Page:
I didn’t grow up in a political home. We watched the evening news sometimes, and may make a comment here or there, but there wasn’t much discussion about where we stood on any issues.
I’m not sure where I got the idea that one should vote. Maybe because my mom voted? It wasn’t until I was an adult that my dad openly disclosed that he hadn’t voted since the Nixon election.
“Nixon was a crook. If a guy like that can get voted in, the whole system is broken, and I don’t want to be a part of it.” He’d say.
Or, another common line from Dad, “Religion and politics: you never know what’s right or what’s the truth.”
Still, I was irritated when my 18th birthday was one month after a presidential election. I wanted in! I wanted to vote!
I can’t assume that my kids are going to just magically be part of the political process without any nudge from me. It’s probably 50/50 on whether they’ll have any interest at all in what old men have to say about how to run the world.
In today’s politics, is the every day person even important any more? Why should the next generation get involved?
I’ve always felt that if you don’t participate in the system in the simplest of way: voting for president, you don’t get to complain about the outcome. If my kids do nothing more than vote for president every four years, I’ll be satisfied.
I want my kids to be well informed when they vote also, which is why I’m starting with my teen this political season.
Watch the debates
I’ve watched nearly all the debates on both sides, and Kira (16 years old) has watched a couple debates with me, as time allows. Along the same thought process of reading Qur’an instead of reading what someone else has to say about the Qur’an, I believe it’s important for us to see what the candidates have to say in the context in which they say it.
Everyone can sound terrible in carefully chosen sound bites. Let’s not get caught up in the hype that mainstream media can be.
Talk about logic
The debates are a perfect time to talk about the principles of logic! Politicians are famous for answering a question without actually giving any information, or evoking emotion rather than giving real argument . Use this as a time to put those logic fallacies to work, and maybe instead of filling out worksheets, just find clips of the presidential debates to find fallacies and discuss possible alternative arguments.
Talk abut the process
It’s a bit embarrassing, but I didn’t really know how people got put on the ballot until this most recent election cycle. I knew there was some type of voting that happened ahead of time, but I wasn’t sure of the details, and I had no idea there were debates you could watch to help you decide who to vote for on the ballot. I want to make sure that my kids have a bit more knowledge than I did, so they can be involved in the process.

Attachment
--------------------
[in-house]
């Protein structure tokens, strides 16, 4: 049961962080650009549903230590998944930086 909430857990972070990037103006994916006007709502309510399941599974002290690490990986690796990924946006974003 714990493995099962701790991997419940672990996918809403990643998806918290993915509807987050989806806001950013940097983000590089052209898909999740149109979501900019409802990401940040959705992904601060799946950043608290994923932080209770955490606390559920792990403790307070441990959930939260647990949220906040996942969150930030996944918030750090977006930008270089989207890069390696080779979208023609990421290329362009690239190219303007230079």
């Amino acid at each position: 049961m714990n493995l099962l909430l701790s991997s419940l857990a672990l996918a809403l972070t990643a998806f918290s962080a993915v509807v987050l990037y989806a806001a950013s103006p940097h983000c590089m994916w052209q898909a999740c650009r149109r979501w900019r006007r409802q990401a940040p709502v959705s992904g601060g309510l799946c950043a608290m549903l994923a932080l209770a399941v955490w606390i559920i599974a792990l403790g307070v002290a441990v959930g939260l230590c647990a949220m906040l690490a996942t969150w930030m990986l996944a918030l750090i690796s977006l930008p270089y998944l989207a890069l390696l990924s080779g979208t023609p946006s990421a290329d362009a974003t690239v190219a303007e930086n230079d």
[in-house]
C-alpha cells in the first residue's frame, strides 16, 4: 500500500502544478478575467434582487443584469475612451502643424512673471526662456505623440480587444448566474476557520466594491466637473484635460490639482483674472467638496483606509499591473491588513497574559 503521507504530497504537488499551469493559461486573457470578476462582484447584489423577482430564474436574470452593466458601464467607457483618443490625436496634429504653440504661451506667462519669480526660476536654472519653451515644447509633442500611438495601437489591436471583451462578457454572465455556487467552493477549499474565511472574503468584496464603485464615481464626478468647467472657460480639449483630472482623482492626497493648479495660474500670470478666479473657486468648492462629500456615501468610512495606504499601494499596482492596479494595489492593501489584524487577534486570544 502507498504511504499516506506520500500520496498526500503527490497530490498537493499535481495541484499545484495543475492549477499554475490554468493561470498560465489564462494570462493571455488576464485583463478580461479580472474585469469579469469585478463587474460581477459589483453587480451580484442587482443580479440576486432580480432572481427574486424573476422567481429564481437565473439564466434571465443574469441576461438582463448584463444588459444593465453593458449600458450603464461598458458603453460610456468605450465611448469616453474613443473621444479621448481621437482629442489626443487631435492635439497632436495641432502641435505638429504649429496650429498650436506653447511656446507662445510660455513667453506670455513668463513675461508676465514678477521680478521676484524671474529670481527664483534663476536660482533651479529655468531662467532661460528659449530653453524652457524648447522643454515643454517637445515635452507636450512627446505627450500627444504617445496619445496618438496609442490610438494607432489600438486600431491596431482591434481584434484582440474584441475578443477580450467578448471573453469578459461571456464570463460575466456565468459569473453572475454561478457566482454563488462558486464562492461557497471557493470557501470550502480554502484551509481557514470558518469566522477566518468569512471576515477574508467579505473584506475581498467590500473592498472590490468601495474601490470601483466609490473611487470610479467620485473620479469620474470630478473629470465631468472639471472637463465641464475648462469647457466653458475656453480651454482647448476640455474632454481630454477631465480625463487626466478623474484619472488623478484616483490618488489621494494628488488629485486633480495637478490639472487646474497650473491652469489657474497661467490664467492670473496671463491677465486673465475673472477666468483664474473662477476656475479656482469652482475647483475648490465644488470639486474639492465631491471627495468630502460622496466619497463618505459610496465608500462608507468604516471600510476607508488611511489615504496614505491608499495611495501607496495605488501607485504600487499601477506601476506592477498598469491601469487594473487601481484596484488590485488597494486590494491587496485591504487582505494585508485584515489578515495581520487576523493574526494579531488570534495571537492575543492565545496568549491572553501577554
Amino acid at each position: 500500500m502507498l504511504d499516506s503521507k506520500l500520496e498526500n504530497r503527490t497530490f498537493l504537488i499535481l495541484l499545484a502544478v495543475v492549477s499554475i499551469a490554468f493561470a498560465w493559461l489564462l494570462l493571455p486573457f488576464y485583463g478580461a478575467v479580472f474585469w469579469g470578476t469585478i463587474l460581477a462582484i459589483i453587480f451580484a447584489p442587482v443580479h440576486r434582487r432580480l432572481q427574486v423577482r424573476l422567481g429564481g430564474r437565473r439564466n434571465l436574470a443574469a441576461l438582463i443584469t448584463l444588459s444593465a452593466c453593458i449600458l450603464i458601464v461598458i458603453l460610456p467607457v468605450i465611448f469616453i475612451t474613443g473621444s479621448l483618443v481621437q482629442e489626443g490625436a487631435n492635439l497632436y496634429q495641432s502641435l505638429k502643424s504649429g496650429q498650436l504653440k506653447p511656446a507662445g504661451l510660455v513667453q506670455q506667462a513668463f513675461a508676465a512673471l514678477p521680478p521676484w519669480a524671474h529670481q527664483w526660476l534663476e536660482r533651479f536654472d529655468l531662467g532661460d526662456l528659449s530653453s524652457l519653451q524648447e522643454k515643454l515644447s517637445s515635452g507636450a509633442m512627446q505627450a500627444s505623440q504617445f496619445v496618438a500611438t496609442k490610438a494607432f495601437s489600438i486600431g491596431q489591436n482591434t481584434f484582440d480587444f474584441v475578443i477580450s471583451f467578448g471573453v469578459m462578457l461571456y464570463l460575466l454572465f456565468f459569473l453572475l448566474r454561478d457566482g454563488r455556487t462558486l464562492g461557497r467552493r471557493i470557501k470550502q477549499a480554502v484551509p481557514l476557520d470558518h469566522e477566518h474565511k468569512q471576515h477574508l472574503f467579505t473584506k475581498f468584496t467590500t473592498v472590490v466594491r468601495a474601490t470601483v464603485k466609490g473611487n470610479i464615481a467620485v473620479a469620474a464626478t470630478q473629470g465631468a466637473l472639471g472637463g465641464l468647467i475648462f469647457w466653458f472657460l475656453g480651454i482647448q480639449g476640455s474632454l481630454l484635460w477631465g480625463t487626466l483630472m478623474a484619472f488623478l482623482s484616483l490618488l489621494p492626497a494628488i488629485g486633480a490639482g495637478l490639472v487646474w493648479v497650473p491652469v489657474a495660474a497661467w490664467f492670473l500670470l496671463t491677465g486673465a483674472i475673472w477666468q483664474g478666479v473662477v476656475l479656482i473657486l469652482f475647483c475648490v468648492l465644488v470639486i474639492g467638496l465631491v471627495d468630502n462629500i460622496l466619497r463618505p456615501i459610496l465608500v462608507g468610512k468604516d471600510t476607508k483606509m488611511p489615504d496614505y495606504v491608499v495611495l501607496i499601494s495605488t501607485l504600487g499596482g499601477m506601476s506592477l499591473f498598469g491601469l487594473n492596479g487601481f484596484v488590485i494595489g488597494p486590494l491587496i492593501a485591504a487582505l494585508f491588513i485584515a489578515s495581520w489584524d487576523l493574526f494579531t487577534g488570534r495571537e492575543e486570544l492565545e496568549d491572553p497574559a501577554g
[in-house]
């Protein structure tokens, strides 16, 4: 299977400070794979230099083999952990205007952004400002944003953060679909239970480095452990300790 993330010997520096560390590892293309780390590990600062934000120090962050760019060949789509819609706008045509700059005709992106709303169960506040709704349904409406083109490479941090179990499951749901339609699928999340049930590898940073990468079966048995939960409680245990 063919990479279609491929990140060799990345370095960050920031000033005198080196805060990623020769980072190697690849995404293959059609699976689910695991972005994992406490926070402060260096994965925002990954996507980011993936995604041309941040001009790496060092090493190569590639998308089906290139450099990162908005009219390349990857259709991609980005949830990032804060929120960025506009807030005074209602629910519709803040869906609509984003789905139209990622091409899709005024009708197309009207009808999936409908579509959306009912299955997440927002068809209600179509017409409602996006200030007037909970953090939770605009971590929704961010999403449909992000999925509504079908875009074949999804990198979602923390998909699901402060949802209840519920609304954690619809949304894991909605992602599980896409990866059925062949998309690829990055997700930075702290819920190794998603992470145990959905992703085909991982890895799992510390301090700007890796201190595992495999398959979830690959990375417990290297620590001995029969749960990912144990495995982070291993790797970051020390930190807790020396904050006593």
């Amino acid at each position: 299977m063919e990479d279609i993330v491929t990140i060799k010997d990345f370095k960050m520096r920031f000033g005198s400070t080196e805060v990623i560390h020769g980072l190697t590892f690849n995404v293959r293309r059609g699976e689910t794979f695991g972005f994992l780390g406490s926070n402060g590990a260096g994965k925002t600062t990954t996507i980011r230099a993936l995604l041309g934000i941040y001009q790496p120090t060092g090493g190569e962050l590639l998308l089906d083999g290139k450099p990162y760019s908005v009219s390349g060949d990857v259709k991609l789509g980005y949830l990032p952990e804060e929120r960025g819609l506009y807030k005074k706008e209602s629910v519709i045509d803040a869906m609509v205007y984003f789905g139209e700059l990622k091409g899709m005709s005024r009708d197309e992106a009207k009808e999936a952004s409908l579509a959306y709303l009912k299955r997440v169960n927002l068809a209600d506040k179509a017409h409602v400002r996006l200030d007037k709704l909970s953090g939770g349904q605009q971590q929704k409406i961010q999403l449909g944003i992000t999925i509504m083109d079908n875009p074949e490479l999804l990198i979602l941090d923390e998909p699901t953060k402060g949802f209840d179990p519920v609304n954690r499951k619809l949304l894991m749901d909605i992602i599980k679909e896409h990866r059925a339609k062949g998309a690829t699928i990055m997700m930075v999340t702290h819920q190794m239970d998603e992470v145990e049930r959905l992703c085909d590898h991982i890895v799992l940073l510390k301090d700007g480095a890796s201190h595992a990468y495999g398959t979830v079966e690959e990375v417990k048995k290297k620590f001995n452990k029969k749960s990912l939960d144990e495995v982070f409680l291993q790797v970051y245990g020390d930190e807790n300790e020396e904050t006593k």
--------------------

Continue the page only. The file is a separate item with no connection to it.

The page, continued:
I can’t remember who said it, but I heard someone talking about why it’s so important for the layman to feel that he has a voice in the political process. When the average Joe feels that his voice doesn’t make a difference, and will no longer stand up for what he feels is right, then the power-hungry and corrupt are what remain.
We need someone who is looking out for the common people, and in order to put those people into political positions, you need to be involved.
Keep up on recent news
Do your teen a favor and try to provide them with high-quality information, not just the hype. There is a lot of hype out there, and most of it diverts the reader from the real issues. Help your student see which news stories provide value, and which ones are just trying to sell a story.
Also, make sure you are coming across stories that are different than your personal point of view or worldview. If you usually lean left, see what those on the right are saying, and vice versa. Everyone is entitled to their opinion, and it’s good for us to not get so stuck in ours that we lack the empathy to try to see an issue from another’s point of view.
Okay, so your teen might not be able to vote, but why can’t they join you when you vote? I’m unsure of the rules at caucus and primaries, but see how involved they can be, and then in sha Allah when they are more independent, they’ll know how to be part of the process!
It’s so powerful for a teen to feel like they can make a difference. Help them know how to cut through the mud-slinging that happens in the election season and how to make their voice heard, in sha Allah!
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